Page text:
He said there were fears waterborne diseases would spread, but no cholera had been recorded so far.

Swathes of Derna, the centre point of the destruction in Libya’s east, were obliterated when the dams above the city broke, and the flood that swept down a usually dry riverbed brought down whole residential blocks while families were asleep.

The International Organization for Migration mission in Libya said more than 5,000 people were presumed dead, with 3,922 deaths registered in hospitals, and over 38,640 were displaced in the flood-stricken region.

The true death toll could be far higher, officials say.

“We should be afraid of an epidemic,” 60-year-old Nouri Mohamed said, at a bakery offering loaves for free. “There are still bodies underground … Now there are corpses starting to smell.”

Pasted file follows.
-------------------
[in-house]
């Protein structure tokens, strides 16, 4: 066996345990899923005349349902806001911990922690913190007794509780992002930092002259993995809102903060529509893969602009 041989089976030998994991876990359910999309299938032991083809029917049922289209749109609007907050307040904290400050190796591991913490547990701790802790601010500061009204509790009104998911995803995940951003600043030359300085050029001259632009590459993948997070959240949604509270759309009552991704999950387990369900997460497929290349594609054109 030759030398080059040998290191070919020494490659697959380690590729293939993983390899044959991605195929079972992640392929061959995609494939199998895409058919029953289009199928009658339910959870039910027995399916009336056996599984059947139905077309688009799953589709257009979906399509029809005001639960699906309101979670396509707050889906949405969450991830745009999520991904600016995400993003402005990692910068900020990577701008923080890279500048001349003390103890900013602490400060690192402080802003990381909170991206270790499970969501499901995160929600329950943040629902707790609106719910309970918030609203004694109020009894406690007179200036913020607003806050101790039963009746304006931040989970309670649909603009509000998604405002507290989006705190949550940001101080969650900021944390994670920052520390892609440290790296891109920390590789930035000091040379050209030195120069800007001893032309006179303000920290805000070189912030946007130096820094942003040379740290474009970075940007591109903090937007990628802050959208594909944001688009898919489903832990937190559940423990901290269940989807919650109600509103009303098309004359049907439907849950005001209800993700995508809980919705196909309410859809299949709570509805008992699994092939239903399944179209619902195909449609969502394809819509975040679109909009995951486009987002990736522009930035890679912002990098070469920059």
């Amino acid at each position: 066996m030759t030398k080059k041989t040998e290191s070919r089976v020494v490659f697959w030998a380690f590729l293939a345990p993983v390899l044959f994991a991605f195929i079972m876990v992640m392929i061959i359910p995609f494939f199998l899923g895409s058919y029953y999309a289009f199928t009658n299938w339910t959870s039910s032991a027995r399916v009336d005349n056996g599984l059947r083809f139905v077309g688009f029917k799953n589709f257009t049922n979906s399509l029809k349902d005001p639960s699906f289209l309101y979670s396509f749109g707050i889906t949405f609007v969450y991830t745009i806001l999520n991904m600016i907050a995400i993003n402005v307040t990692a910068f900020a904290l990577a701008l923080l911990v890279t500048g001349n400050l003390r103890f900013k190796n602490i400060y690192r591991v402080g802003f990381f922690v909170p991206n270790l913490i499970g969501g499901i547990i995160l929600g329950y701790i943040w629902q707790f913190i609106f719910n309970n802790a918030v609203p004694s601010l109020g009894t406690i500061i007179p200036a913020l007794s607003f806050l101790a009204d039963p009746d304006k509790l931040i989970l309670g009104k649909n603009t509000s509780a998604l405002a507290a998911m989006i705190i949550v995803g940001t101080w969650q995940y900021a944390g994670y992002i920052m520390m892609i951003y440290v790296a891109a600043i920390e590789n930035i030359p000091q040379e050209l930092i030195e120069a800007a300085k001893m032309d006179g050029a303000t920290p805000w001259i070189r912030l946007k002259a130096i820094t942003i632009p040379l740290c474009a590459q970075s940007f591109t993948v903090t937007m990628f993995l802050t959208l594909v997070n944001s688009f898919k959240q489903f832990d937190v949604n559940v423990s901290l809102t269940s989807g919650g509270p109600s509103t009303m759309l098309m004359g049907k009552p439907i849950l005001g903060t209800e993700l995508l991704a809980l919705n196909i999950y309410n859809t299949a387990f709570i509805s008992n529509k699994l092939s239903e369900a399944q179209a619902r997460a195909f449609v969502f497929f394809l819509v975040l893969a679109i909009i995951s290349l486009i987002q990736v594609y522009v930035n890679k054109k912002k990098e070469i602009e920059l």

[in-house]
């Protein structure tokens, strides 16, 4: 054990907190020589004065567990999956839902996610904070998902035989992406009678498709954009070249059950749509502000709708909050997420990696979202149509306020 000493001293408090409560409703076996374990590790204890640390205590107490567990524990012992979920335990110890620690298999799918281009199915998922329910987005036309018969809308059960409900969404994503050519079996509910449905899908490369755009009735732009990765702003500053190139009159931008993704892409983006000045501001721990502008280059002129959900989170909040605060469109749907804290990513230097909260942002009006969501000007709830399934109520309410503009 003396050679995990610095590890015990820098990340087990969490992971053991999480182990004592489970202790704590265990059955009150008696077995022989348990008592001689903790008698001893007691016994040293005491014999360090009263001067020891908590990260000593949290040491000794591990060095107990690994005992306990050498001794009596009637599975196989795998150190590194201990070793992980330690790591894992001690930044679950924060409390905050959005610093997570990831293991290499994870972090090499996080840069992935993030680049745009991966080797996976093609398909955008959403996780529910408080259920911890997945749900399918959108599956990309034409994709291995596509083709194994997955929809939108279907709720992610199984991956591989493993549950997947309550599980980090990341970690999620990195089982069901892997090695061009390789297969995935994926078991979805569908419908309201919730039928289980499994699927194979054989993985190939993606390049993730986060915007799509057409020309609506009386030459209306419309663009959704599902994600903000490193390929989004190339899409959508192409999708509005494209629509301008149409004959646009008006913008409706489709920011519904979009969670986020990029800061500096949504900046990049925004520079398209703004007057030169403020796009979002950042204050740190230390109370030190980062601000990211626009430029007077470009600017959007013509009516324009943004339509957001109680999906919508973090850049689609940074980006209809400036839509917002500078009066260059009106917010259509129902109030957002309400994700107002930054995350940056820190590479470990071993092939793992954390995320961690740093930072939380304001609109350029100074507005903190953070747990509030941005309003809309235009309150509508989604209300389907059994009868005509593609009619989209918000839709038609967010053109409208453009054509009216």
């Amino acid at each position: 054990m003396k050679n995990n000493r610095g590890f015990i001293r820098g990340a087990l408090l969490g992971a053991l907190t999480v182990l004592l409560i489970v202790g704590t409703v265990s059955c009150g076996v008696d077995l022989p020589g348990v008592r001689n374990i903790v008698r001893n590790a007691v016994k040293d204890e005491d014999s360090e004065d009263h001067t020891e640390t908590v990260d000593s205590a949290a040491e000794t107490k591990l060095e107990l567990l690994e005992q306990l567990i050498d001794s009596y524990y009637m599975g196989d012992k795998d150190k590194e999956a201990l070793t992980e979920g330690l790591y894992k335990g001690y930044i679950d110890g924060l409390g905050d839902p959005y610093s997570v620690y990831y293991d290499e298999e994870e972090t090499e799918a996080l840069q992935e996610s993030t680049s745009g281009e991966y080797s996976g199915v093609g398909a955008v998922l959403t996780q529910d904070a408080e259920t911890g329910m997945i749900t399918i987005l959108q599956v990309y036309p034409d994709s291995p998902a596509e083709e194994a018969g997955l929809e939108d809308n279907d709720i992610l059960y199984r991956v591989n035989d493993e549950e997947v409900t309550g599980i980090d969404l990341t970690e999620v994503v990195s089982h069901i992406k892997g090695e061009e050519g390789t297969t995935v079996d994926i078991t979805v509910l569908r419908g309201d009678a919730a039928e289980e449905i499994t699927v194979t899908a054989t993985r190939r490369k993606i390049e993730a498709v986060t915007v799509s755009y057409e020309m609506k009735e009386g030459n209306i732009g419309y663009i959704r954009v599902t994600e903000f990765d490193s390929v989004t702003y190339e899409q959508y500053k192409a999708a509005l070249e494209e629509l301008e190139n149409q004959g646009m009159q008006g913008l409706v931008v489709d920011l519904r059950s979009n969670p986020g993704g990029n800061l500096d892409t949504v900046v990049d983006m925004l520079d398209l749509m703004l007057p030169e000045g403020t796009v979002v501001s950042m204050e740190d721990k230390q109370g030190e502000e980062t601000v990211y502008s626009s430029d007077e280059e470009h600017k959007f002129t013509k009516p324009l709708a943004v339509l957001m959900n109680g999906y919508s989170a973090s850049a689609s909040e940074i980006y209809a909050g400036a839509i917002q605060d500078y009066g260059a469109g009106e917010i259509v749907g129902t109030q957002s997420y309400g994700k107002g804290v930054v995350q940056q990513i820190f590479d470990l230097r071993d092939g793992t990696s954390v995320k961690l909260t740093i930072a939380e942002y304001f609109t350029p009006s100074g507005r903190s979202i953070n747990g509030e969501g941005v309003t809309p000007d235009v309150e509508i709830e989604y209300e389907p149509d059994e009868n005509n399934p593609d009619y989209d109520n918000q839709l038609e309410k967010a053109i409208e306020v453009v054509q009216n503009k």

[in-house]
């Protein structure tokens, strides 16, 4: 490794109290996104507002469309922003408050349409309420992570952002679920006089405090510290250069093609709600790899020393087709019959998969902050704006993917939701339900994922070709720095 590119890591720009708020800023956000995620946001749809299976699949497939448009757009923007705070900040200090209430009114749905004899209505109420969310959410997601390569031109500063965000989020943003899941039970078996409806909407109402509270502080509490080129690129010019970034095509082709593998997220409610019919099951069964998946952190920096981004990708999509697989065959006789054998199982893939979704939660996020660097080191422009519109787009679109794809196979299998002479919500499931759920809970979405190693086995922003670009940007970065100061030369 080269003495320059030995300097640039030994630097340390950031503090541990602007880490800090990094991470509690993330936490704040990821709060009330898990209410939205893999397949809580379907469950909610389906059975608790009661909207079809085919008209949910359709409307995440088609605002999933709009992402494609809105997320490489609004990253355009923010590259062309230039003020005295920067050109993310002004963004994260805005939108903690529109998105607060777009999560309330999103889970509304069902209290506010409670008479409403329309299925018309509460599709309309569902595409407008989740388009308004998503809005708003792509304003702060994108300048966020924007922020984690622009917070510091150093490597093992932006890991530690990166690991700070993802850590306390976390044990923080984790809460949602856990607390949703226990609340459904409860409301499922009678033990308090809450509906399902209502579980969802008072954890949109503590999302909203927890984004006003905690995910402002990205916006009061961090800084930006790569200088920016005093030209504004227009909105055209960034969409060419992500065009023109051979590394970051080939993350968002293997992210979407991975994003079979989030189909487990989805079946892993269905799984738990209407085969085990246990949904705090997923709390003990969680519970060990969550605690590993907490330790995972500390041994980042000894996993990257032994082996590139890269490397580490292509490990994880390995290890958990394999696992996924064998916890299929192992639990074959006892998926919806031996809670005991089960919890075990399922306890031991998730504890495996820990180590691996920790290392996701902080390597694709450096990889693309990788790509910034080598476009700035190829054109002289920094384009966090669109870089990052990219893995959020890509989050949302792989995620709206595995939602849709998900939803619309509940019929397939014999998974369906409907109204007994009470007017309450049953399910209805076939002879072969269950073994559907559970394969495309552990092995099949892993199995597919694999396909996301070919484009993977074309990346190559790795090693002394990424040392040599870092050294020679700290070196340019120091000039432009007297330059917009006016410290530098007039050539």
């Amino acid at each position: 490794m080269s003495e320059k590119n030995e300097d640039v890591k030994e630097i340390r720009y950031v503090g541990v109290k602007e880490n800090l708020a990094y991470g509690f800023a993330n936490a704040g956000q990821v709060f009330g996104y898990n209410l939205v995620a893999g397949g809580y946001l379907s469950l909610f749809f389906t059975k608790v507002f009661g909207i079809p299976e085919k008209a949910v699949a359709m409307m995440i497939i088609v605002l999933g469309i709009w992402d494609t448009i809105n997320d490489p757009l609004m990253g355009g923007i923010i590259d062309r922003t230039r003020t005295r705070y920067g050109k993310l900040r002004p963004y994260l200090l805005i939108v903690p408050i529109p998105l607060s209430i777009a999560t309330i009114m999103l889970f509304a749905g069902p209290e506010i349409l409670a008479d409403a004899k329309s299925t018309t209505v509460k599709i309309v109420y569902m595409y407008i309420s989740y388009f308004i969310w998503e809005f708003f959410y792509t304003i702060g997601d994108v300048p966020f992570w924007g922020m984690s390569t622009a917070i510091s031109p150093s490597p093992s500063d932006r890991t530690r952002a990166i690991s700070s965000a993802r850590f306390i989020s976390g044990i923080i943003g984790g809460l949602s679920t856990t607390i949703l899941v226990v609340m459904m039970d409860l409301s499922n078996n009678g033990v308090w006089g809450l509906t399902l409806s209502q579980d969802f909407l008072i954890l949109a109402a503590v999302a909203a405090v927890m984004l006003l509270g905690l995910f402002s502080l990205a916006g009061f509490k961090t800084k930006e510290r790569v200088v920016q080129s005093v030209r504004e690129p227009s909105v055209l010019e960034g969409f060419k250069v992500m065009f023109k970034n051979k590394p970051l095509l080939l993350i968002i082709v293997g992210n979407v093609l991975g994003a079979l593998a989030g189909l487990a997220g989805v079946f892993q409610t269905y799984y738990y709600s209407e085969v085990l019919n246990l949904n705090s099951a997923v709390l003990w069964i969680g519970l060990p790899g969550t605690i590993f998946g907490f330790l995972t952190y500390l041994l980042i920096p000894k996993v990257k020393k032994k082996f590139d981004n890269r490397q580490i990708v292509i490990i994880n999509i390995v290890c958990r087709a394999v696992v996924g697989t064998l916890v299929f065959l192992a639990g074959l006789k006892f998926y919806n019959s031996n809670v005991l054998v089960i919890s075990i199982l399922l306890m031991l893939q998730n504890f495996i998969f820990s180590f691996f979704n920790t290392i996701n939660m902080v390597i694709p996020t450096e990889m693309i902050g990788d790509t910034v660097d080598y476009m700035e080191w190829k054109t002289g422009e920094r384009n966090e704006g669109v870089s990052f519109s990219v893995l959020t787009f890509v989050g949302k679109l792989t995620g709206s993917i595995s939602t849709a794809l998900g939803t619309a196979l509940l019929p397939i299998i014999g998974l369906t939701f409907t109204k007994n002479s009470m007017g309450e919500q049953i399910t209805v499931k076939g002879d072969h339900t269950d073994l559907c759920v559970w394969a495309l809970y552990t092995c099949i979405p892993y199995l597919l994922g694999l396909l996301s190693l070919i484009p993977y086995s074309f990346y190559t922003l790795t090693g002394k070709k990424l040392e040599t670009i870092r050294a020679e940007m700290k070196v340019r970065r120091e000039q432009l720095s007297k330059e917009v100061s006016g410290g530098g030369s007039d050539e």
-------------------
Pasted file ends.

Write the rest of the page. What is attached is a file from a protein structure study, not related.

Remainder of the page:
The U.N. health agency together with the ICRC and the International Federation of the Red Cross and Red Crescent Societies called for burials to be managed better.

“We urge authorities in communities touched by tragedy to not rush forward with mass burials or mass cremations,” Kazunobu Kojima, medical officer for biosafety and biosecurity in the WHO’s Health Emergencies Programme, said in the statement.

It called for individual graves, demarcated and documented, saying that hasty interments could lead to mental anguish for families as well as social and legal problems.

The bodies of victims of trauma from natural disasters “almost never” posed a health threat, it said, unless they were in or near freshwater supplies since corpses may leak excrement.

A doctor in Derna said this week that photos were being taken of unidentified bodies before burial, in case relatives could identify them later on.